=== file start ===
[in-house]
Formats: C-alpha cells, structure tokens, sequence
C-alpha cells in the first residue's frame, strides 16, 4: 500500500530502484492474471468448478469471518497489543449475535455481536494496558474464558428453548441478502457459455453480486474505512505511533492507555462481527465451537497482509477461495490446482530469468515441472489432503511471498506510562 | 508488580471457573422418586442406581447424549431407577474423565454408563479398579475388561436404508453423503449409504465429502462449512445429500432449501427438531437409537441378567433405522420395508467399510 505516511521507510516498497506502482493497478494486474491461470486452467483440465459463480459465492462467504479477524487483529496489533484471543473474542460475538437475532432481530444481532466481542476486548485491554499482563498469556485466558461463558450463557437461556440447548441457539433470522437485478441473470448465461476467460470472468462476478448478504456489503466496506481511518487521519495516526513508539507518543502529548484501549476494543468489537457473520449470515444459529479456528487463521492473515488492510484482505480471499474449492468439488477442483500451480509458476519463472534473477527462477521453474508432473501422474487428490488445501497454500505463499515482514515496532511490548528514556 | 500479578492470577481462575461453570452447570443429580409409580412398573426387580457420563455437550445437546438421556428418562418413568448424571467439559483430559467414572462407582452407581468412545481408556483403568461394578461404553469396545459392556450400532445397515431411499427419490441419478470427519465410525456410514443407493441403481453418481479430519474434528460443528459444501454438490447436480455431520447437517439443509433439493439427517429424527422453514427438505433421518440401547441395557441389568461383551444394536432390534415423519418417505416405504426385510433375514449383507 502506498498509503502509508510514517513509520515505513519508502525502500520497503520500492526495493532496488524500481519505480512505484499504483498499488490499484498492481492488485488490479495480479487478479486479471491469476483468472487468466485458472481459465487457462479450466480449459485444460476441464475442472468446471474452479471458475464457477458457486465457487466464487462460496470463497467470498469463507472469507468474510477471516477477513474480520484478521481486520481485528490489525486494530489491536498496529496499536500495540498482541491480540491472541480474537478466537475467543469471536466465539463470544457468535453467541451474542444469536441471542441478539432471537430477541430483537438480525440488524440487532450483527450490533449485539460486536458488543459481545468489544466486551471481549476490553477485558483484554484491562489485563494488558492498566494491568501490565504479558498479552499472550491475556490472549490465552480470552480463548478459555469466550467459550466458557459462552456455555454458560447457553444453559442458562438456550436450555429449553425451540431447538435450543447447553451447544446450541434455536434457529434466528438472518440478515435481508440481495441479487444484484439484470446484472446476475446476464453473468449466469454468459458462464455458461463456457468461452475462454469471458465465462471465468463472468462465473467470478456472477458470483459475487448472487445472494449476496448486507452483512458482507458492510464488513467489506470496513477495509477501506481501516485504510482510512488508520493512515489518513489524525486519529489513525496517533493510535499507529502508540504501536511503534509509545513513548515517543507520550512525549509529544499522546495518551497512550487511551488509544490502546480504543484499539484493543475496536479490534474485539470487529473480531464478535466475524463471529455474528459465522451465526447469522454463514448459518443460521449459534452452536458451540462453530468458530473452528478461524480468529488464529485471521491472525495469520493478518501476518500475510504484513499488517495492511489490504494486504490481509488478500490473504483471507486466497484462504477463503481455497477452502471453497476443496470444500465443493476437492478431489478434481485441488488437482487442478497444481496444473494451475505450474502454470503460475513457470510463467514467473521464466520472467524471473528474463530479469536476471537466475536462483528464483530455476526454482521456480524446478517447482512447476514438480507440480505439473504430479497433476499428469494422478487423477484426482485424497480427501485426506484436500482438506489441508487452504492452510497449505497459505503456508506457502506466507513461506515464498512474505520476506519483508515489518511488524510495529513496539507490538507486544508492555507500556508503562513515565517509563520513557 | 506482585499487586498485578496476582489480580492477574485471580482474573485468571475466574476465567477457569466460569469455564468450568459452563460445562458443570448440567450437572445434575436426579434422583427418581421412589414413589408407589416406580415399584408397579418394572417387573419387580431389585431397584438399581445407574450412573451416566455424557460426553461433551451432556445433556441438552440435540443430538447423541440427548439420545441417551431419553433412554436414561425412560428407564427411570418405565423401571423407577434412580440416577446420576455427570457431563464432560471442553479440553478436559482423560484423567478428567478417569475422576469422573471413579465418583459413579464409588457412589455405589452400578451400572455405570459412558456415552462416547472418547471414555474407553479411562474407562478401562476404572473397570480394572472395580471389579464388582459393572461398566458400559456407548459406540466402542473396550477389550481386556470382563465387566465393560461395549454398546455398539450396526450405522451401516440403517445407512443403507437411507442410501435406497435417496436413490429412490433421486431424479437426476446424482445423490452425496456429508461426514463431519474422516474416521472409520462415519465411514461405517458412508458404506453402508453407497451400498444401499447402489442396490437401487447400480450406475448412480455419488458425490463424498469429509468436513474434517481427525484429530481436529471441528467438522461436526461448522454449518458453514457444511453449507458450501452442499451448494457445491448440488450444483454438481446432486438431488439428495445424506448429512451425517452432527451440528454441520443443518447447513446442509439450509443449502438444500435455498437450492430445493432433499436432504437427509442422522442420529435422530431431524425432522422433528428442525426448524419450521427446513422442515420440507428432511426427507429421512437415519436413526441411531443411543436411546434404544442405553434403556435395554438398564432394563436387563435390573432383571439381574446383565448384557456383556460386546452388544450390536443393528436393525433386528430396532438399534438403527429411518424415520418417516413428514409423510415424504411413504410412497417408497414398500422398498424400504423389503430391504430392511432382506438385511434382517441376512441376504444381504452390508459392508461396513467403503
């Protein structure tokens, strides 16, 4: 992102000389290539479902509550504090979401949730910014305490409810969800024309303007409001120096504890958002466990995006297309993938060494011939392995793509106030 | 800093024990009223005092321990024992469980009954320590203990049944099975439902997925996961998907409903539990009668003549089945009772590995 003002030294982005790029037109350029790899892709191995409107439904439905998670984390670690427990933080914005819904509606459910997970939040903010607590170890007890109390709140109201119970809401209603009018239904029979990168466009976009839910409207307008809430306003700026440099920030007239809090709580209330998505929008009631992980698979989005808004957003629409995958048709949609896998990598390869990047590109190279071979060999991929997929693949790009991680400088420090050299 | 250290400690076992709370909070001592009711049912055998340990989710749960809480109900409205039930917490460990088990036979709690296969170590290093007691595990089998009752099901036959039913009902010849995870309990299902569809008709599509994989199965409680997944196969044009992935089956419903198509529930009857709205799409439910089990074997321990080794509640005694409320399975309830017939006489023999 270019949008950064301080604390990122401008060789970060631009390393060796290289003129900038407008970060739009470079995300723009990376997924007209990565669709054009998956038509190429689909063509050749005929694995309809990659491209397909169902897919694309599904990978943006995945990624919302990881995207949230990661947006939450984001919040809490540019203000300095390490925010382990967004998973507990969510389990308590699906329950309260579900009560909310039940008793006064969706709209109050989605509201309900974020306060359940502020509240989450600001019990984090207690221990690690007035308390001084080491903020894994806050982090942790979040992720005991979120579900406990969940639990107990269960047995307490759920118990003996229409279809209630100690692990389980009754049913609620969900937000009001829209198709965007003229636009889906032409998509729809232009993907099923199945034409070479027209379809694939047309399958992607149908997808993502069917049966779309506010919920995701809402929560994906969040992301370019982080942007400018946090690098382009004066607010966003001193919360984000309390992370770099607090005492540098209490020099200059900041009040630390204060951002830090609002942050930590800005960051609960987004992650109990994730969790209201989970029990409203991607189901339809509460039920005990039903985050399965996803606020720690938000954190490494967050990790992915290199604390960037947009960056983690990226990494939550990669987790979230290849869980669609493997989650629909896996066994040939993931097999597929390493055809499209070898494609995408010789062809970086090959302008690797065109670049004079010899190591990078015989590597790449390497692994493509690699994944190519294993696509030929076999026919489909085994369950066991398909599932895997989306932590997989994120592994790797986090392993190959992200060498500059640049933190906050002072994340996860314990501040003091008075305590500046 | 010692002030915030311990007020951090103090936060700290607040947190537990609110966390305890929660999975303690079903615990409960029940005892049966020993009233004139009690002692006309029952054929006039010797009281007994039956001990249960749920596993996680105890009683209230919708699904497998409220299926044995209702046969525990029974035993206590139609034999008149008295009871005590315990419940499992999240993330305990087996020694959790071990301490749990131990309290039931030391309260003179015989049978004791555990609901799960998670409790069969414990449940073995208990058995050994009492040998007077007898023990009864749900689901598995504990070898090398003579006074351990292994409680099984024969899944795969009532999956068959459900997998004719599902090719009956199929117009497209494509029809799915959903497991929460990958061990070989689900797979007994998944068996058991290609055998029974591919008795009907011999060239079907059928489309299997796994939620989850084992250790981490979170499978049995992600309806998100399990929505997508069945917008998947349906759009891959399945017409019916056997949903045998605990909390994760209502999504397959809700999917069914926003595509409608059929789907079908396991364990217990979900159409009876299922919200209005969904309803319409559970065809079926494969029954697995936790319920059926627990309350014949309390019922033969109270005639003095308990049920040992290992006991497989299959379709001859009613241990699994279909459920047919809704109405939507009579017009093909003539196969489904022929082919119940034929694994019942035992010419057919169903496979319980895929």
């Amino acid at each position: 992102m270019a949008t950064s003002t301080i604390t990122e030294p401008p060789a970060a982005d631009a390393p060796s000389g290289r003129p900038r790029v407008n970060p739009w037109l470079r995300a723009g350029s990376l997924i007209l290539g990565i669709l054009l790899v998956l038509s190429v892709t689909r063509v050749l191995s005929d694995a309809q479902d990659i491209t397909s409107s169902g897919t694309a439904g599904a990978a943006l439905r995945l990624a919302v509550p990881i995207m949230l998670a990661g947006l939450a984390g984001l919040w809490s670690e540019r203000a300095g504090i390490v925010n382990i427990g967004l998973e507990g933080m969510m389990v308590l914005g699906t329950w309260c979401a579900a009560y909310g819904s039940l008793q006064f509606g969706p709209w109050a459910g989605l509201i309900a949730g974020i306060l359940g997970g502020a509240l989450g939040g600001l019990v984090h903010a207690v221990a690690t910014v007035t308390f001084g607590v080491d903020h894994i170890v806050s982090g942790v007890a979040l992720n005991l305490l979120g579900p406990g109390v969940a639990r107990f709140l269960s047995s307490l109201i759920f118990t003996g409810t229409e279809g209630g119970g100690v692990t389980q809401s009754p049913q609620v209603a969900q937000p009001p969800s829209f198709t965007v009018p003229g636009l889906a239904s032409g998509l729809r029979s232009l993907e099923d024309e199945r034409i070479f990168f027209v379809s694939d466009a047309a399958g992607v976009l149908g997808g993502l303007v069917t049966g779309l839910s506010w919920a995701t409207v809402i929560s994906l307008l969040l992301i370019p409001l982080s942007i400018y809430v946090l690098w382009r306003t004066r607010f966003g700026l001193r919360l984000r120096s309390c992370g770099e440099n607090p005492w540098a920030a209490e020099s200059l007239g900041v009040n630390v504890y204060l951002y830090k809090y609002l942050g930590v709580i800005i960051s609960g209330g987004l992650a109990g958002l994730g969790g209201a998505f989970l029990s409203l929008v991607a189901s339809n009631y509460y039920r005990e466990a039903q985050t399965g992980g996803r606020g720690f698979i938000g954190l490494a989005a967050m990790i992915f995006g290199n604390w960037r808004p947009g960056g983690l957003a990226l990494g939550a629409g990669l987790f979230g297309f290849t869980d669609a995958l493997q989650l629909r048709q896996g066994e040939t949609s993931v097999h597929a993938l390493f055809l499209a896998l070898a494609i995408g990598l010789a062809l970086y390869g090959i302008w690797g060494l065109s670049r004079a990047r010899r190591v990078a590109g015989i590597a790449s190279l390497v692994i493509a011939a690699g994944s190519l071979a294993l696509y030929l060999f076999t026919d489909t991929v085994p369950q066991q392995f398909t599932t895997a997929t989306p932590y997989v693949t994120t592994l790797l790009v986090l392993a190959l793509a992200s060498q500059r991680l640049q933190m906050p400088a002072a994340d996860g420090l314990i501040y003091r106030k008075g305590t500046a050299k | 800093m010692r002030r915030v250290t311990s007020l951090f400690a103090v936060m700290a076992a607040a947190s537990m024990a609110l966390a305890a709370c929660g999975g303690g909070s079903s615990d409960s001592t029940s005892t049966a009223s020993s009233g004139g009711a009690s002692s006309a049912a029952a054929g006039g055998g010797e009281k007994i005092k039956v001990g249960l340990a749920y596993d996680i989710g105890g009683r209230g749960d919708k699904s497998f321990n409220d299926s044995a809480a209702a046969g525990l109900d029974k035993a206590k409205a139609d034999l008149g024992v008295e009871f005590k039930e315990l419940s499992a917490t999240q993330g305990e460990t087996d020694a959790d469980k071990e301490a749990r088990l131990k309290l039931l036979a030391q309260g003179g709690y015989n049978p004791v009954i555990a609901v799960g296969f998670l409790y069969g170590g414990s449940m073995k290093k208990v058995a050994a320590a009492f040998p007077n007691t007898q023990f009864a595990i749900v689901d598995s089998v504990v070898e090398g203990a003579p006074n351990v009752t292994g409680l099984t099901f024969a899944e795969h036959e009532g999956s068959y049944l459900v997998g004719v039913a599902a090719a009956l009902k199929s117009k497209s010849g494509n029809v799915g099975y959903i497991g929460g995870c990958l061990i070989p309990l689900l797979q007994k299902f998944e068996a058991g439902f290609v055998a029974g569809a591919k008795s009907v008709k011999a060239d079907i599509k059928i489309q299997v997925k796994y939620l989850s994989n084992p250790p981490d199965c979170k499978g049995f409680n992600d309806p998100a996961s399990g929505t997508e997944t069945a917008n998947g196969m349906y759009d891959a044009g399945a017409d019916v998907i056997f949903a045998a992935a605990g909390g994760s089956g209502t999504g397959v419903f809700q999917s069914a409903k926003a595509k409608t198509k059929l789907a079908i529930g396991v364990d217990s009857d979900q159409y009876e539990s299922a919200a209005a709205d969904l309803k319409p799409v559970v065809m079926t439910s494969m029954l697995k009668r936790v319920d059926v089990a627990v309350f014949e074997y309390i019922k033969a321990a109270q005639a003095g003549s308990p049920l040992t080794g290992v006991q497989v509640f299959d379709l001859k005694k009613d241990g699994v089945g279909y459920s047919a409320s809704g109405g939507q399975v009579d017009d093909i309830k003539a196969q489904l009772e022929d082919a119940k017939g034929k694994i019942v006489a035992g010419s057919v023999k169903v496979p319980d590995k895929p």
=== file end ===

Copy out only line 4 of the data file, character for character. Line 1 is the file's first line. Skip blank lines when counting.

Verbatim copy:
């Protein structure tokens, strides 16, 4: 992102000389290539479902509550504090979401949730910014305490409810969800024309303007409001120096504890958002466990995006297309993938060494011939392995793509106030 | 800093024990009223005092321990024992469980009954320590203990049944099975439902997925996961998907409903539990009668003549089945009772590995 003002030294982005790029037109350029790899892709191995409107439904439905998670984390670690427990933080914005819904509606459910997970939040903010607590170890007890109390709140109201119970809401209603009018239904029979990168466009976009839910409207307008809430306003700026440099920030007239809090709580209330998505929008009631992980698979989005808004957003629409995958048709949609896998990598390869990047590109190279071979060999991929997929693949790009991680400088420090050299 | 250290400690076992709370909070001592009711049912055998340990989710749960809480109900409205039930917490460990088990036979709690296969170590290093007691595990089998009752099901036959039913009902010849995870309990299902569809008709599509994989199965409680997944196969044009992935089956419903198509529930009857709205799409439910089990074997321990080794509640005694409320399975309830017939006489023999 270019949008950064301080604390990122401008060789970060631009390393060796290289003129900038407008970060739009470079995300723009990376997924007209990565669709054009998956038509190429689909063509050749005929694995309809990659491209397909169902897919694309599904990978943006995945990624919302990881995207949230990661947006939450984001919040809490540019203000300095390490925010382990967004998973507990969510389990308590699906329950309260579900009560909310039940008793006064969706709209109050989605509201309900974020306060359940502020509240989450600001019990984090207690221990690690007035308390001084080491903020894994806050982090942790979040992720005991979120579900406990969940639990107990269960047995307490759920118990003996229409279809209630100690692990389980009754049913609620969900937000009001829209198709965007003229636009889906032409998509729809232009993907099923199945034409070479027209379809694939047309399958992607149908997808993502069917049966779309506010919920995701809402929560994906969040992301370019982080942007400018946090690098382009004066607010966003001193919360984000309390992370770099607090005492540098209490020099200059900041009040630390204060951002830090609002942050930590800005960051609960987004992650109990994730969790209201989970029990409203991607189901339809509460039920005990039903985050399965996803606020720690938000954190490494967050990790992915290199604390960037947009960056983690990226990494939550990669987790979230290849869980669609493997989650629909896996066994040939993931097999597929390493055809499209070898494609995408010789062809970086090959302008690797065109670049004079010899190591990078015989590597790449390497692994493509690699994944190519294993696509030929076999026919489909085994369950066991398909599932895997989306932590997989994120592994790797986090392993190959992200060498500059640049933190906050002072994340996860314990501040003091008075305590500046 | 010692002030915030311990007020951090103090936060700290607040947190537990609110966390305890929660999975303690079903615990409960029940005892049966020993009233004139009690002692006309029952054929006039010797009281007994039956001990249960749920596993996680105890009683209230919708699904497998409220299926044995209702046969525990029974035993206590139609034999008149008295009871005590315990419940499992999240993330305990087996020694959790071990301490749990131990309290039931030391309260003179015989049978004791555990609901799960998670409790069969414990449940073995208990058995050994009492040998007077007898023990009864749900689901598995504990070898090398003579006074351990292994409680099984024969899944795969009532999956068959459900997998004719599902090719009956199929117009497209494509029809799915959903497991929460990958061990070989689900797979007994998944068996058991290609055998029974591919008795009907011999060239079907059928489309299997796994939620989850084992250790981490979170499978049995992600309806998100399990929505997508069945917008998947349906759009891959399945017409019916056997949903045998605990909390994760209502999504397959809700999917069914926003595509409608059929789907079908396991364990217990979900159409009876299922919200209005969904309803319409559970065809079926494969029954697995936790319920059926627990309350014949309390019922033969109270005639003095308990049920040992290992006991497989299959379709001859009613241990699994279909459920047919809704109405939507009579017009093909003539196969489904022929082919119940034929694994019942035992010419057919169903496979319980895929």